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    Young Non-Smokers Who Tried E-Cigs: Number Tripled

    CDC report also finds that teens who used the devices were more likely to say they would try smoking

    continued...

    She and her colleagues also found that seeing tobacco ads increased teens' chances of smoking, and that the greater the number of tobacco ad sources -- such as on the Internet, television, movies, retail stores, and newspapers and magazines -- the more likely teens were to say they planned to start smoking.

    Nearly 26 percent of teens who saw tobacco ads from three or four sources said they planned to start smoking, compared with about 20 percent among those who reported one to two ad sources, and 13 percent among those who saw no such ads.

    Folan believes ads for e-cigarettes have a lot of influence, as well.

    "As with tobacco advertising, the promotion of electronic cigarettes through several types of media will lead to an increase in use by adolescents," she said. "Current celebrity endorsement of electronic cigarettes will have the same impact on today's youth that tobacco advertisements of the past, by Hollywood icons, had on today's adult smokers."

    The CDC report arrives the same day that the American Heart Association (AHA) called for e-cigarettes to be subject to the same laws that apply to tobacco products.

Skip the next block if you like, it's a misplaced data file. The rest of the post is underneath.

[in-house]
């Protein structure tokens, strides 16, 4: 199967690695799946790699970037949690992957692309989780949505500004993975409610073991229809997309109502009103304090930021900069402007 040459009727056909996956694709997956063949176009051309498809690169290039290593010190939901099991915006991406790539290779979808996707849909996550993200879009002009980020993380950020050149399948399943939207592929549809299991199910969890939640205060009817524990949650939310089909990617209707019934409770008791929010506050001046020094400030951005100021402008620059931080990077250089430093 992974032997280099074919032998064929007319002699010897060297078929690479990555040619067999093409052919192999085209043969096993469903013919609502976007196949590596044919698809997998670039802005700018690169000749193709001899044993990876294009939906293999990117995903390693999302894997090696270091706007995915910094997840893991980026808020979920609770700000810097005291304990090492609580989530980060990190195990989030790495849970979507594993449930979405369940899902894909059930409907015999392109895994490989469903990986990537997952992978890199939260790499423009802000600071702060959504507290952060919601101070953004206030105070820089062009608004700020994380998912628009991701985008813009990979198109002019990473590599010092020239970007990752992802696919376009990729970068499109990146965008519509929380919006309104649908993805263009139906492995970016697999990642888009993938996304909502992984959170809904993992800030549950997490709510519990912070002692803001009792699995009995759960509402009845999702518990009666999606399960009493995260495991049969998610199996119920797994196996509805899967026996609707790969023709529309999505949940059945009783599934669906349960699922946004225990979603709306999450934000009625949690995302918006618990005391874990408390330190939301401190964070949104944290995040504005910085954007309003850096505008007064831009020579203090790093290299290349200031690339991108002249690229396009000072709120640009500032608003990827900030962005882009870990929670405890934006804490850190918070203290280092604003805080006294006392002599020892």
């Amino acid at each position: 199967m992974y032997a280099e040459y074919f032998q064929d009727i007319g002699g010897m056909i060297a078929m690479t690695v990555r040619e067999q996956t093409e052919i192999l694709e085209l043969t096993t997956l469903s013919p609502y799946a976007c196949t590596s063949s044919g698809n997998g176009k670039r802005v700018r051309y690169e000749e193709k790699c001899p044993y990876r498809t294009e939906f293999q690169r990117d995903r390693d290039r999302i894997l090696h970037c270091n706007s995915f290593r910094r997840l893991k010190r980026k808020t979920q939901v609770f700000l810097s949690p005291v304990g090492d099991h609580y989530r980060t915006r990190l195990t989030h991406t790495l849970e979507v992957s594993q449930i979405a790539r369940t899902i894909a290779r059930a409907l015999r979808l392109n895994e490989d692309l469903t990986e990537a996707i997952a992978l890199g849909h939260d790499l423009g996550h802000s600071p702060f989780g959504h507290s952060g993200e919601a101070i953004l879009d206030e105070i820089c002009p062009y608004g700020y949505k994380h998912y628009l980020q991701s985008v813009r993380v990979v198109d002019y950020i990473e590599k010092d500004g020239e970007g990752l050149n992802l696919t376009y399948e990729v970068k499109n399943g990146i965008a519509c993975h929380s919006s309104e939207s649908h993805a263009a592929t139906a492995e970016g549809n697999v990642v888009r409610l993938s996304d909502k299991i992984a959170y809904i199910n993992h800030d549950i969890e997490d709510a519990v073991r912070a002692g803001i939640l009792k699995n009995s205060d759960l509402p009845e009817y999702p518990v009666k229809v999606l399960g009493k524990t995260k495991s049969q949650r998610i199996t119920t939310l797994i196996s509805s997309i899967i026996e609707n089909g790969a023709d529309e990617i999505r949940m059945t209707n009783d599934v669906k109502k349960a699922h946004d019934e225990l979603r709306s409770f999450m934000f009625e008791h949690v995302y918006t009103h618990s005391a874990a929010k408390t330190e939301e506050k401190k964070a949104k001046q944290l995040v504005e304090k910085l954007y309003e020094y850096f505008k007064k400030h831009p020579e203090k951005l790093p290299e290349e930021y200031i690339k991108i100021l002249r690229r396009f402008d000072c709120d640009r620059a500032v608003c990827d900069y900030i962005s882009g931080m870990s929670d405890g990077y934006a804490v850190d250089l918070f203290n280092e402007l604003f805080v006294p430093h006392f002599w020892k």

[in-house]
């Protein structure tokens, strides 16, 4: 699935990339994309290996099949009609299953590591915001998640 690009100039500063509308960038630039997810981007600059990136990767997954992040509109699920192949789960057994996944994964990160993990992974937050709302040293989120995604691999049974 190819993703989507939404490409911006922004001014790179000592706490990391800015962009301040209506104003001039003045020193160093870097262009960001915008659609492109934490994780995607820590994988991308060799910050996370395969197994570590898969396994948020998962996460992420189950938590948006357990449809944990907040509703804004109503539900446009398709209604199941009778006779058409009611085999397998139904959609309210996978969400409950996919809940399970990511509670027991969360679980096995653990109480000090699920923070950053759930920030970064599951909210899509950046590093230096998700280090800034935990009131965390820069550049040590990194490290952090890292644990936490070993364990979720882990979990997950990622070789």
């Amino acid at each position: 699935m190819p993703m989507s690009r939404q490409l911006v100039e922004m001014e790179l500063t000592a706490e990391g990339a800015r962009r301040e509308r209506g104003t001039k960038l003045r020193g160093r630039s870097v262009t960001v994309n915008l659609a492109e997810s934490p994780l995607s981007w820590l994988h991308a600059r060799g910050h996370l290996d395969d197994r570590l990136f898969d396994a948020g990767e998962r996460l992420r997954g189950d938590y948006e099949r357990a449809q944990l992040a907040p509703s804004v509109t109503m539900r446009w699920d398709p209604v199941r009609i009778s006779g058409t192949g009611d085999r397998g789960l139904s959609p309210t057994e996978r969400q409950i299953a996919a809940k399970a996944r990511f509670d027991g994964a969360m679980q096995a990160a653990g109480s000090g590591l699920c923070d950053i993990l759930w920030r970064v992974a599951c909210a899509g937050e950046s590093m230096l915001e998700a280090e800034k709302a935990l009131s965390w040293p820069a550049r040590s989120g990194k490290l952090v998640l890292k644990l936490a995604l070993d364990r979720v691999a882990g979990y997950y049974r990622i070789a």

The AHA is also asking that the U.S. government ban the marketing and sale of e-cigarettes to young people.

    "Recent studies raise concerns that e-cigarettes may be a gateway to traditional tobacco products for the nation's youth, and could renormalize smoking in our society," Nancy Brown, CEO of the American Heart Association, said in an association news release. "These disturbing developments have helped convince the association that e-cigarettes need to be strongly regulated, thoroughly researched and closely monitored."

    According to the U.S. Surgeon General, each day, more than 3,200 Americans smoke their first cigarette. Unless there is a major reduction in the nation's smoking rate, 5.6 million U.S. children alive today -- about one in every 13 -- will die prematurely from a smoking-related disease, according to the Surgeon General.

    Smoking kills nearly half a million Americans a year, and more than 16 million live with smoking-related diseases, which cost $132 billion a year in direct health care expenses.

    The study was published Aug. 25 in the journal Nicotine and Tobacco Research.

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